Indigenous Food Knowledge
At the heart of any community's relationship with the land is its foodway- the knowledge skills, tools, and relationships that a community uses to feed itself. The foodway that today feeds most Americans comes from an industrialized farming system that, over the last century, has mined out the fertility and resiliency of the soils across huge parts of this country. The Standard American Diet that comes from this unbalanced relationship has caused an epidemic of obesity, diabetes, and heart disease that leads to a shorter, lower quality of life. No community suffers more from these diet-related diseases than Native Americans.
In 2013, Amy was diagnosed with a form of diabetes. Rather than take medicines that treat the symptoms, but not the cause of the disease, we decided to change our lifestyle. We dropped processed foods from our diet and began focusing on vegetables fruits, and legumes, particularly the ones that our Choctaw ancestors had eaten. Within three months of making this transition, Amy was out of the diabetic range, and we had lost 70 pounds between us. A year into the transition, our level of energy was through the roof, and neither of us had experienced so much as a cold or sore throat since changing our diet. No pill could have achieved that level of results. As we would later learn, other colonized communities from around the world have experienced a similar improvement in health, when they have returned to their own traditional foods.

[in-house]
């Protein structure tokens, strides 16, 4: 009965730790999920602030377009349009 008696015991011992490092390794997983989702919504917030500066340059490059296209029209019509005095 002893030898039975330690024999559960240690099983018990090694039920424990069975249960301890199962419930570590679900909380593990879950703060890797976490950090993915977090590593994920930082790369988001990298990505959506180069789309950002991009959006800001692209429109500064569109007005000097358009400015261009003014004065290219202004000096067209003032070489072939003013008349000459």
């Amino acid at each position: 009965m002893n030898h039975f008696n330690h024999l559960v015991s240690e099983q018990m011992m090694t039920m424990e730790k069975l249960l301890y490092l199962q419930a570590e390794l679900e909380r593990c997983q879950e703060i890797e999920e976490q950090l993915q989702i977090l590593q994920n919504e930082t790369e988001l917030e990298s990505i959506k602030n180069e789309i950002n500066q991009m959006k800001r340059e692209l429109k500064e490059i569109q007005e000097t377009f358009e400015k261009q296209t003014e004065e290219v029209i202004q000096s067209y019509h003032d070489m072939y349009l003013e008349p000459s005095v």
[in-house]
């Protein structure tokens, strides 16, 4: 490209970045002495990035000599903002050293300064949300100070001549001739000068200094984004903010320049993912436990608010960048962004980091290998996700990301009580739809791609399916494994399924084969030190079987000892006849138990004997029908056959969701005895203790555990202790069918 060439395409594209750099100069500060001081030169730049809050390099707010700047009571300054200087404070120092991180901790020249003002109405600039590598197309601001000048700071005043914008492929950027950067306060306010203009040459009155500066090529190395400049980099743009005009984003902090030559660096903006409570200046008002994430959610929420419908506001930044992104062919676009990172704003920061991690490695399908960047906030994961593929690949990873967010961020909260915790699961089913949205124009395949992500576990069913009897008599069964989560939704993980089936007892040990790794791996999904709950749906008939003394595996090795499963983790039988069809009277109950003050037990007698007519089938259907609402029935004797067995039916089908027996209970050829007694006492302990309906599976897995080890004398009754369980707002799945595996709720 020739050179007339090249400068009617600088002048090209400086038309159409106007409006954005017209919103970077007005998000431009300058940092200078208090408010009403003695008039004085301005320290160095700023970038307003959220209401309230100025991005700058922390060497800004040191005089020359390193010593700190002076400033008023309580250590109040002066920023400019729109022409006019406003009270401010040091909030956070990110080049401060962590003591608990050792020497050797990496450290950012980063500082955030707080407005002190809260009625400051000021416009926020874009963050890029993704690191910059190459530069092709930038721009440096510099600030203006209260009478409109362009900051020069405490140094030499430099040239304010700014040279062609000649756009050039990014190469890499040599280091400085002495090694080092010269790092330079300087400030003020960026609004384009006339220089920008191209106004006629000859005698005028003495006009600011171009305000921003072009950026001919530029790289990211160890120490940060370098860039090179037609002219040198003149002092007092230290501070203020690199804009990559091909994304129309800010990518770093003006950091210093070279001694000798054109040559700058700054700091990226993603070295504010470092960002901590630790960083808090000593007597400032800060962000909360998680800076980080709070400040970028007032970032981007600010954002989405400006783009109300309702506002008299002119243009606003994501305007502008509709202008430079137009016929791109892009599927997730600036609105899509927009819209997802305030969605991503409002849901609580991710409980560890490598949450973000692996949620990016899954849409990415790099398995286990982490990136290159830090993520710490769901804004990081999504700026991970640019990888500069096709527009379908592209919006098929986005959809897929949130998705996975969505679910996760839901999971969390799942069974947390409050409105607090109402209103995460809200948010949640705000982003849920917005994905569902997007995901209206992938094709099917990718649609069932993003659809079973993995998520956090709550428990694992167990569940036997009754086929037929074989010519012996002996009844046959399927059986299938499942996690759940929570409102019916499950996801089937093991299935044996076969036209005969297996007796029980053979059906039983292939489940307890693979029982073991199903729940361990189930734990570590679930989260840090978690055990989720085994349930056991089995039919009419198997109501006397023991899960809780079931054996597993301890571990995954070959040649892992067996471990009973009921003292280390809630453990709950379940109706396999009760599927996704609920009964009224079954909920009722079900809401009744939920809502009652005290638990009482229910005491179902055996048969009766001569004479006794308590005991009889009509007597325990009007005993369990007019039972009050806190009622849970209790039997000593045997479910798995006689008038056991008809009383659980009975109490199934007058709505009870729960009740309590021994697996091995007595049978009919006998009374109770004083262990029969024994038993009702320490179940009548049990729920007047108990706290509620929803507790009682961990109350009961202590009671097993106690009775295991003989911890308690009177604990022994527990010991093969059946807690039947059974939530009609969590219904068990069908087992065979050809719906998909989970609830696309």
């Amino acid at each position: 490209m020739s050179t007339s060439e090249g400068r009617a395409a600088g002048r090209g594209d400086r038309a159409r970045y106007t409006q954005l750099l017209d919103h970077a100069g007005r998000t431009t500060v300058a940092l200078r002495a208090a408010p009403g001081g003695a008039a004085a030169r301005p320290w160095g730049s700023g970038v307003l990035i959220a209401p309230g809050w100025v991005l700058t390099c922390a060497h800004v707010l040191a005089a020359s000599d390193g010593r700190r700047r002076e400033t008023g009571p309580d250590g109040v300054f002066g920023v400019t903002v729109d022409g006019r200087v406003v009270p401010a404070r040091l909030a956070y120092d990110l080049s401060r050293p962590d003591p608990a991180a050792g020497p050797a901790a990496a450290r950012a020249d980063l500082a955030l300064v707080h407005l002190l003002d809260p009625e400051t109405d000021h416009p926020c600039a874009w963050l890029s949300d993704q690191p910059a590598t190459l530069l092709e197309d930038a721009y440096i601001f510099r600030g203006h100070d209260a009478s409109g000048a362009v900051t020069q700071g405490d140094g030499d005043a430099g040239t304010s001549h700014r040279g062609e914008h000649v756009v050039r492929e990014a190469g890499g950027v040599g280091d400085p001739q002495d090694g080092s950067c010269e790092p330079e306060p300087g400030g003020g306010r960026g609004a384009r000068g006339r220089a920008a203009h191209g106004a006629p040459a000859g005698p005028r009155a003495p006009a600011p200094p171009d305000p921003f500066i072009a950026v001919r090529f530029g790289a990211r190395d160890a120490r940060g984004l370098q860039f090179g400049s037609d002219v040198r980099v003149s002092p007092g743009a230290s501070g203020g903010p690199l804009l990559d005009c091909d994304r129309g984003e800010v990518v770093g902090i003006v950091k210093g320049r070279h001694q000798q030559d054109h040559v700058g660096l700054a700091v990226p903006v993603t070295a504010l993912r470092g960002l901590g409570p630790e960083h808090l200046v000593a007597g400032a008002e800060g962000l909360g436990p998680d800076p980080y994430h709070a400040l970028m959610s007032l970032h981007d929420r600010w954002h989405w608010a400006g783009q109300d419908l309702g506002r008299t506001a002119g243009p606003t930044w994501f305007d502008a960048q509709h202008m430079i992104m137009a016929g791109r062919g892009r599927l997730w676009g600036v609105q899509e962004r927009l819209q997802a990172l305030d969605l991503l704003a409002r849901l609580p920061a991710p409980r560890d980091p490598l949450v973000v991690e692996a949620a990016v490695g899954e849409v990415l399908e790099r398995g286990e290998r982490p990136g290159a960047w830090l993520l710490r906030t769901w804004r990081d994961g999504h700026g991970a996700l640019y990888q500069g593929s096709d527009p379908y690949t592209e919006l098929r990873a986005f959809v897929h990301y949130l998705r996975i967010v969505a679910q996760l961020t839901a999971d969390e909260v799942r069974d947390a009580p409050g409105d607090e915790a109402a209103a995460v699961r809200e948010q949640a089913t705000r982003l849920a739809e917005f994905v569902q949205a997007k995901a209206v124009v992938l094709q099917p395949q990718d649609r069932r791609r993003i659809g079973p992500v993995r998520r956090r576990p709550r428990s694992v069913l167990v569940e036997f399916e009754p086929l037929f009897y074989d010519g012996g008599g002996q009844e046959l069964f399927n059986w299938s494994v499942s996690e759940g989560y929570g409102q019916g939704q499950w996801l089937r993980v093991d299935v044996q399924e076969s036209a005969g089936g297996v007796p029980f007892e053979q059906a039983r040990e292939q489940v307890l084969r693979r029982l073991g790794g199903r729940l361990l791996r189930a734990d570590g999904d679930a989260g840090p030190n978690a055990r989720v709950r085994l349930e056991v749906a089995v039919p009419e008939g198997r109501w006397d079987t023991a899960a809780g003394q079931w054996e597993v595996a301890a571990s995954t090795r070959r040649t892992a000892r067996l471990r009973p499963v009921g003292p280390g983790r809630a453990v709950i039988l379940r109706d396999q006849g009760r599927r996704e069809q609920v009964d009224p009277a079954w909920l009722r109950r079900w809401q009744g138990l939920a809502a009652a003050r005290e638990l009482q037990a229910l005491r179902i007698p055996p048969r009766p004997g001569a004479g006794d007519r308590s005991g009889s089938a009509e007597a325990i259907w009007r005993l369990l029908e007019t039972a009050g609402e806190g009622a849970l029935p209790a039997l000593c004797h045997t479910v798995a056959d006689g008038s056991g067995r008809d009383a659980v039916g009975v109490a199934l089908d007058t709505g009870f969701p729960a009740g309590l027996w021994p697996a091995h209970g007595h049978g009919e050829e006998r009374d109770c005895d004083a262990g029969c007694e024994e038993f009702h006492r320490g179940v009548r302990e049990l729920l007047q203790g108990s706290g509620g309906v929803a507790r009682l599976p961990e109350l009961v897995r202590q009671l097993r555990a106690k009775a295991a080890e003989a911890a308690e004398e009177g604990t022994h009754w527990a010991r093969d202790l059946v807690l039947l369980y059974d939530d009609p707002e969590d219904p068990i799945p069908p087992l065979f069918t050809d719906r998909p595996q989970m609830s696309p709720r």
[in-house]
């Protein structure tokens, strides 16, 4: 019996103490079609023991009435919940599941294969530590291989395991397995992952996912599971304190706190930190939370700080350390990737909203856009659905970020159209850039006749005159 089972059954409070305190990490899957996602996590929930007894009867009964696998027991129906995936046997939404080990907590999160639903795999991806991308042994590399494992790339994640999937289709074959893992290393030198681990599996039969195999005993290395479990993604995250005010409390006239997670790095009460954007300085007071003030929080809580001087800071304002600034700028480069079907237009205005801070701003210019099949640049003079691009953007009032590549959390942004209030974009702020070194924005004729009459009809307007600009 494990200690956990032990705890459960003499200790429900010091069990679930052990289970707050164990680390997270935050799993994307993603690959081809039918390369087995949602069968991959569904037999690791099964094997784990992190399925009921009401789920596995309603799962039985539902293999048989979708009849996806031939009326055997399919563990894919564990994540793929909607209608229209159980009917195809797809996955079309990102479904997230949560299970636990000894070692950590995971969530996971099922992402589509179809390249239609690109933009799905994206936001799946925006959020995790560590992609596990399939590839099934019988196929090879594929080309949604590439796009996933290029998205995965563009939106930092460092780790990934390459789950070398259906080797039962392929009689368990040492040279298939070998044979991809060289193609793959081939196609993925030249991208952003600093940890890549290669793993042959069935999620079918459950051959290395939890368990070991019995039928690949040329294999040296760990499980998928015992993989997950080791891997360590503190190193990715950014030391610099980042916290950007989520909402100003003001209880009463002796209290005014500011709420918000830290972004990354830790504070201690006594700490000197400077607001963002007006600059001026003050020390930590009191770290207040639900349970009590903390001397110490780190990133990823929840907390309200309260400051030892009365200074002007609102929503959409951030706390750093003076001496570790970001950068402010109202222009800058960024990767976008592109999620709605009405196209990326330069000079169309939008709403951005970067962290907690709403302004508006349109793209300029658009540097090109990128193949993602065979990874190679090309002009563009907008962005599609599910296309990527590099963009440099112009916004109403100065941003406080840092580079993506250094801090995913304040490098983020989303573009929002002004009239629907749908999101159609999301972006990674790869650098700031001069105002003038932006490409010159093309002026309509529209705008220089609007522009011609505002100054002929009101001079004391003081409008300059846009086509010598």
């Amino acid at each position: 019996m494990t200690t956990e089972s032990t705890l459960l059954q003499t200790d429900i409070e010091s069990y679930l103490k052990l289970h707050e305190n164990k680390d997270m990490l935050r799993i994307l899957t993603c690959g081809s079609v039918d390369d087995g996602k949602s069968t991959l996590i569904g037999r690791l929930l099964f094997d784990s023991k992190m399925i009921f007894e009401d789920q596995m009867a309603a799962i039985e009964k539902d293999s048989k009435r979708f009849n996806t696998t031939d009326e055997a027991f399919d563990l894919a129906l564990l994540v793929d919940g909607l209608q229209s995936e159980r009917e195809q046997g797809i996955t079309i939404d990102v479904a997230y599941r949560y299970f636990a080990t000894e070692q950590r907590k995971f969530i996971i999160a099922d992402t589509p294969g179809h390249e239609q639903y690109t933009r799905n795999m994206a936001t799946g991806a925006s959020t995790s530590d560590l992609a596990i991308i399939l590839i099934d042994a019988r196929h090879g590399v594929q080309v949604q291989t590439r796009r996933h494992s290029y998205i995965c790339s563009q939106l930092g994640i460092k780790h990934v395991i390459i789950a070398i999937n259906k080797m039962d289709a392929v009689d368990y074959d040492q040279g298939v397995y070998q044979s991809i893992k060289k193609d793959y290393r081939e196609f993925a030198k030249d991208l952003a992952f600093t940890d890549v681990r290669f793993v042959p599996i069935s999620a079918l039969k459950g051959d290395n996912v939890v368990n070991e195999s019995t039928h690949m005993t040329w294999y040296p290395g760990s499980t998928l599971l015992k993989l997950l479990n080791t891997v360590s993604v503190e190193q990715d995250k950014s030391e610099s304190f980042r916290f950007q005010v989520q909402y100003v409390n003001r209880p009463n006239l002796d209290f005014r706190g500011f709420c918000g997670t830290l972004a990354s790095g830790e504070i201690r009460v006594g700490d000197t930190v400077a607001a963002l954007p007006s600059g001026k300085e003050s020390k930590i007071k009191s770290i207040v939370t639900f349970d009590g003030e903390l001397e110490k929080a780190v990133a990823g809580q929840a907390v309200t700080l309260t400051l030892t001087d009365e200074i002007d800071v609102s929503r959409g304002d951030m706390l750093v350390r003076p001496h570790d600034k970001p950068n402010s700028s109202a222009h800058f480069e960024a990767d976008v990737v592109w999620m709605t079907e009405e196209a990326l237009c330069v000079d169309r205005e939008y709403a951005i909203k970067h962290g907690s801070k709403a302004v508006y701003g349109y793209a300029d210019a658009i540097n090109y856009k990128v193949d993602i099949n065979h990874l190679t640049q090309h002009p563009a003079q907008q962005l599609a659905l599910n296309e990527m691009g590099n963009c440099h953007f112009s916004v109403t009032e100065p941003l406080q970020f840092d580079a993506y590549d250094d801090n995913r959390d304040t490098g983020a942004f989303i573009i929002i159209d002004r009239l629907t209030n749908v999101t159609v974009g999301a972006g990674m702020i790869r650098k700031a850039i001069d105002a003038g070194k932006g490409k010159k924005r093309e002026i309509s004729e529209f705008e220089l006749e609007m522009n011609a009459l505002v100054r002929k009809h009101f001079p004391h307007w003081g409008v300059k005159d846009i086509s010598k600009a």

Choctaw cuisine, in its original, Indigenous form, is rarely eaten by anyone today. This is because trough the Trail of Tears, boarding schools, and food deserts, our relationship with the land has changed. For more than ten years, Ian has been tracking down surviving Choctaw heirloom seeds, talking with elders, and perusing hundreds of written sources in order to put back together the fragmented pieces of the Choctaw foodway as it was before colonization. This foodway is about more than a cuisine, it is about a relationship with land and community, and it connects seamlessly with Choctaw language, traditional arts, and land management. We have been experimenting and practicing a lot of what we have learned about Choctaw food at the Nan Awaya Farmstead.
The results of thousands of hours of research and practice have been condensed into a book entitled "Choctaw Food: Remembering the Land, Rekindling Ancient Knowledge". Through roughly 300 pages of text, over 150 color images, and 90 recipes for Indigenous Choctaw food dishes, it presents in a way that is both culturally deep and practical enough that anyone can use it to bring Indigenous Choctaw food back to the dinner table. Upon its completion, the book was gifted to the Choctaw Nation of Oklahoma. Through a formal resolution, the Tribal Council has acknowledged this book as a "significant contribution to the Choctaw people". Choctaw Nation sells the book here.